BrightBubs logo

physical

Incorporate movement in your music experiences with your child. Movement is an indispensable part of learning and thinking. Your child will also gain memory skills learning to sing a variety of songs with different rhythms.

Children can only acquire a repertoire of movements by first copying and practicing and the more variety the better. For example there are many ways of clapping (with cupped hands, with two fingers, or circling the arms between each clap) and places to clap (to one side, above the head, behind the back) But as well as clapping there are other hand/arm movements:

  • Patting (sides, thighs, bottom, shoulders, floor)
  • Tapping or knocking (head, nose, cheek, ears, back of hand, leg, floor, table etc)
  • Shaking wrists
  • Punching
  • Stretching up or out to the sides and back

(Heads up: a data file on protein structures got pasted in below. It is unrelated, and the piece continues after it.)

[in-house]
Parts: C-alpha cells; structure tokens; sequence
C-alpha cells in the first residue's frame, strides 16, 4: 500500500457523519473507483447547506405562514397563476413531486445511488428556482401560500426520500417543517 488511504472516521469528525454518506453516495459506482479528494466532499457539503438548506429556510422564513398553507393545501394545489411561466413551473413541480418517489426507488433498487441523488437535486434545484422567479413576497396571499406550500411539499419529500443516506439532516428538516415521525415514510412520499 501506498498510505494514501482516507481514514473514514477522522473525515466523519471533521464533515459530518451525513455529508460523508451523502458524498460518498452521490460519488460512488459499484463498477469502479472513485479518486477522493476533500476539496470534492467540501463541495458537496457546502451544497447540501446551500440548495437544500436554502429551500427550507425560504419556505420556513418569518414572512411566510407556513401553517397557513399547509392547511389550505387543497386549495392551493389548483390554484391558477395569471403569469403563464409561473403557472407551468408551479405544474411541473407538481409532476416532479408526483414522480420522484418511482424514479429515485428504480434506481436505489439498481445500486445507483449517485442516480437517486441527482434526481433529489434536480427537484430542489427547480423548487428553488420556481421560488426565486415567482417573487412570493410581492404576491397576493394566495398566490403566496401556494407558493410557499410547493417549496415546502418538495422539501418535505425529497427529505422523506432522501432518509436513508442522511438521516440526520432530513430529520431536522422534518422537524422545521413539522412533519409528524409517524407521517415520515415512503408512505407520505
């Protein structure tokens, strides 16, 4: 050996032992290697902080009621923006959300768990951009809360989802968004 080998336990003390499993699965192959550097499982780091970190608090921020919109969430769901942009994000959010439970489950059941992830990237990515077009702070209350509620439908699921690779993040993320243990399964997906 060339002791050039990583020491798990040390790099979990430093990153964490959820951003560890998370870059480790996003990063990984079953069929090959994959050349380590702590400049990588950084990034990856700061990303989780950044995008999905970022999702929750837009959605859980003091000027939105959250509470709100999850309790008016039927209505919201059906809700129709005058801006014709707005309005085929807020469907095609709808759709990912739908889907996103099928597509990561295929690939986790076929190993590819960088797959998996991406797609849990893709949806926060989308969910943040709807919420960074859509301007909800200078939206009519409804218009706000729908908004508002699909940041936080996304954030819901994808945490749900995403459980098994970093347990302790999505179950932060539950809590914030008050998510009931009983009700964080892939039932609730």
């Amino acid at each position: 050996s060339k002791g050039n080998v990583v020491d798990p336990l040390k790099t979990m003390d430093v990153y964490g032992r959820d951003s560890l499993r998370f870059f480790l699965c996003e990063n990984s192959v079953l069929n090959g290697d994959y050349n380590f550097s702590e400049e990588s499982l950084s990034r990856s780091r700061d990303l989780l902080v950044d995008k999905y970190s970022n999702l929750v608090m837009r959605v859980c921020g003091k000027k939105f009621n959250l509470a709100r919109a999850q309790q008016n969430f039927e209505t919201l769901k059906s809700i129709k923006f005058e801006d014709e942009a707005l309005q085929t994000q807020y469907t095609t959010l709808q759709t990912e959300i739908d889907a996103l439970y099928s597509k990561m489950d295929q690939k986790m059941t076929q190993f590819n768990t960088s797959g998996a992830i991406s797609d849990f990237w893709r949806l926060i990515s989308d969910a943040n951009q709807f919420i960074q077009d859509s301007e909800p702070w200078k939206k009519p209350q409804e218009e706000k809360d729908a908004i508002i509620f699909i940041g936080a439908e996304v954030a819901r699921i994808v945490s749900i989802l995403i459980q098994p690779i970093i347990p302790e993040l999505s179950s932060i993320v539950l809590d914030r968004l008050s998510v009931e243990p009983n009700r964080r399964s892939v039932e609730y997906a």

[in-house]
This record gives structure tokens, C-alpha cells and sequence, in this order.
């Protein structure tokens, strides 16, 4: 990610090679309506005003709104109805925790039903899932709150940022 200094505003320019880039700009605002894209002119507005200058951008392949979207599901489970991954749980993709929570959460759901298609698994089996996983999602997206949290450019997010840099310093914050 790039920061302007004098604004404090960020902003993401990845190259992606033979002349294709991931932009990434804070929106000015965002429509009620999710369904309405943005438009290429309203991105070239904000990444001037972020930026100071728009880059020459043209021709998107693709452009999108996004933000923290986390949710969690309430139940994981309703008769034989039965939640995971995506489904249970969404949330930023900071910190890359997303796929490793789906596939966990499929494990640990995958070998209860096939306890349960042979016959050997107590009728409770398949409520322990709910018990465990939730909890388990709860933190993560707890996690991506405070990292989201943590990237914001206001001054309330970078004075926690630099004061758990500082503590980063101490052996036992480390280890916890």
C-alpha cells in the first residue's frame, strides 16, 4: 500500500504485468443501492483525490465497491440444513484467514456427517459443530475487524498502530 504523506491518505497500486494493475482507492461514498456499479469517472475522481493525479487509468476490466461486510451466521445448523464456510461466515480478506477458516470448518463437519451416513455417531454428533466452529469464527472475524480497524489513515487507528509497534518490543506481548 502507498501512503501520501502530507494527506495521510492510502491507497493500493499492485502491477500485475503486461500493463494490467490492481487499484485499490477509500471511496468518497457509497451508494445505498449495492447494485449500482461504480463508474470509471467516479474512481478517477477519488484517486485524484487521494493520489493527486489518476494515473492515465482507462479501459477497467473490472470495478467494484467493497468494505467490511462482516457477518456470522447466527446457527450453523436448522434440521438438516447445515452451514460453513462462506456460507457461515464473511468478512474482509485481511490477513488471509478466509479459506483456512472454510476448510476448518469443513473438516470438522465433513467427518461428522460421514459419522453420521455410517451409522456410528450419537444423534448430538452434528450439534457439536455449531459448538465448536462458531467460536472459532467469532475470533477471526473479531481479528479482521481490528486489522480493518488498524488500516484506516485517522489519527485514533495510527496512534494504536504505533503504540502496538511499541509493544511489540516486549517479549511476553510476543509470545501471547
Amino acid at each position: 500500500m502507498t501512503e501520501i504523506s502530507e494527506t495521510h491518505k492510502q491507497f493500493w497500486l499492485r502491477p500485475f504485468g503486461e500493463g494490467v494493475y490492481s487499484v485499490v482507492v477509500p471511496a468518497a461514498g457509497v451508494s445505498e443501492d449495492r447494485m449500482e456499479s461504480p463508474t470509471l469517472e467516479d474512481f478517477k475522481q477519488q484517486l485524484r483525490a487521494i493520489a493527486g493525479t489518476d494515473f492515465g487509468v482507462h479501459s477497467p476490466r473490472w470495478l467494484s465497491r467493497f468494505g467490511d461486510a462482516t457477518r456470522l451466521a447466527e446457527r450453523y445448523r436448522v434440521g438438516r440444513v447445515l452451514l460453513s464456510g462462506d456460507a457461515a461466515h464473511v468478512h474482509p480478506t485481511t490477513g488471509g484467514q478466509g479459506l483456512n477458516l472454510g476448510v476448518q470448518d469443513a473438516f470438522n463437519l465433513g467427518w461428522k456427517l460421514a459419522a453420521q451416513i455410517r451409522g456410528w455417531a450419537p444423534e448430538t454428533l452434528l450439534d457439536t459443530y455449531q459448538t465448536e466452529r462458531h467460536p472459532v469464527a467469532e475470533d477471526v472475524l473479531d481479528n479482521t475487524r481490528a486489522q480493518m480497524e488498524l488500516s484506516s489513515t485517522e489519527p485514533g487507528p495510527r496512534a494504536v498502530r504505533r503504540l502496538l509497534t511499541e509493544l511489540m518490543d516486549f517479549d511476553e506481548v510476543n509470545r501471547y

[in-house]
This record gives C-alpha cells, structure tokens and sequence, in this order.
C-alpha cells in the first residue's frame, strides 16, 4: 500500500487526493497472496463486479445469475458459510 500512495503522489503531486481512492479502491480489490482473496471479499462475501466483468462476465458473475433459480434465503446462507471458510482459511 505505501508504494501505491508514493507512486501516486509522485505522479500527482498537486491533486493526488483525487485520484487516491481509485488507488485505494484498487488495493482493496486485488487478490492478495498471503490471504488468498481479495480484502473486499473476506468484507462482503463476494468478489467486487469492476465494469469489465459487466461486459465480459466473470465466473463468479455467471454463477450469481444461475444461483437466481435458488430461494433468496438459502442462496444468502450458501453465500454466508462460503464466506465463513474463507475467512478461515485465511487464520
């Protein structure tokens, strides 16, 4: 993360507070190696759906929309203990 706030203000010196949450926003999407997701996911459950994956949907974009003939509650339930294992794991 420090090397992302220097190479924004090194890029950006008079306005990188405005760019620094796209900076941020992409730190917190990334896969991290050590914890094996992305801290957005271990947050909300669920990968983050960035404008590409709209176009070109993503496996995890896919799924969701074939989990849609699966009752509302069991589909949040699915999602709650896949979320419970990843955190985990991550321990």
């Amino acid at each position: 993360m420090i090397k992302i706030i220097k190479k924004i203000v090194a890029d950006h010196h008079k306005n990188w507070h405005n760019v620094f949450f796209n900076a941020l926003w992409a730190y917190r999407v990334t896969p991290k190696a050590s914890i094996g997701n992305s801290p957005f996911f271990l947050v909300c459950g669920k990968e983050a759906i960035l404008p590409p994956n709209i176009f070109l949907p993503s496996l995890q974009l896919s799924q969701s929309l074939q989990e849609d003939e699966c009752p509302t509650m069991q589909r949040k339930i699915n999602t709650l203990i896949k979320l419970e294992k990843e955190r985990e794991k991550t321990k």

• Swinging arms forward and back
  • Opening and closing hands
  • Wiggling fingers (separately or together)
  • Rubbing hands together or against sides
  • Rocking arms form side to side
  • Make ‘wheel’ movements with arms
  • Clicking fingers

"If you can walk you can dance. If you can talk you can sing." - Zimbabwe Proverb

Play musical games and fingerplays. Clap the beat as you sing, and take bub’s hands and clap the beats. There are many wonderful fingerplays, such as:

  • Where is Thumbkin
  • The farmer in the dell
  • The brave old duke of york
  • The wheels on the bus
  • Trot, trot to Boston
  • Where is the beehive.

Children benefit from being able to observe their own movements. A large expanse of safety mirror in the movement area allows children to watch themselves and get feedback on their responses to music.

Encourage your child to dance to the music, march, sing, whistle melodies, hum tunes and play musical games with other children. These boost your child’s growing language, listening and motor skills.

© Copyright 2005-2006, Orion Enterprises (Australia) Pty Ltd. All rights reserved.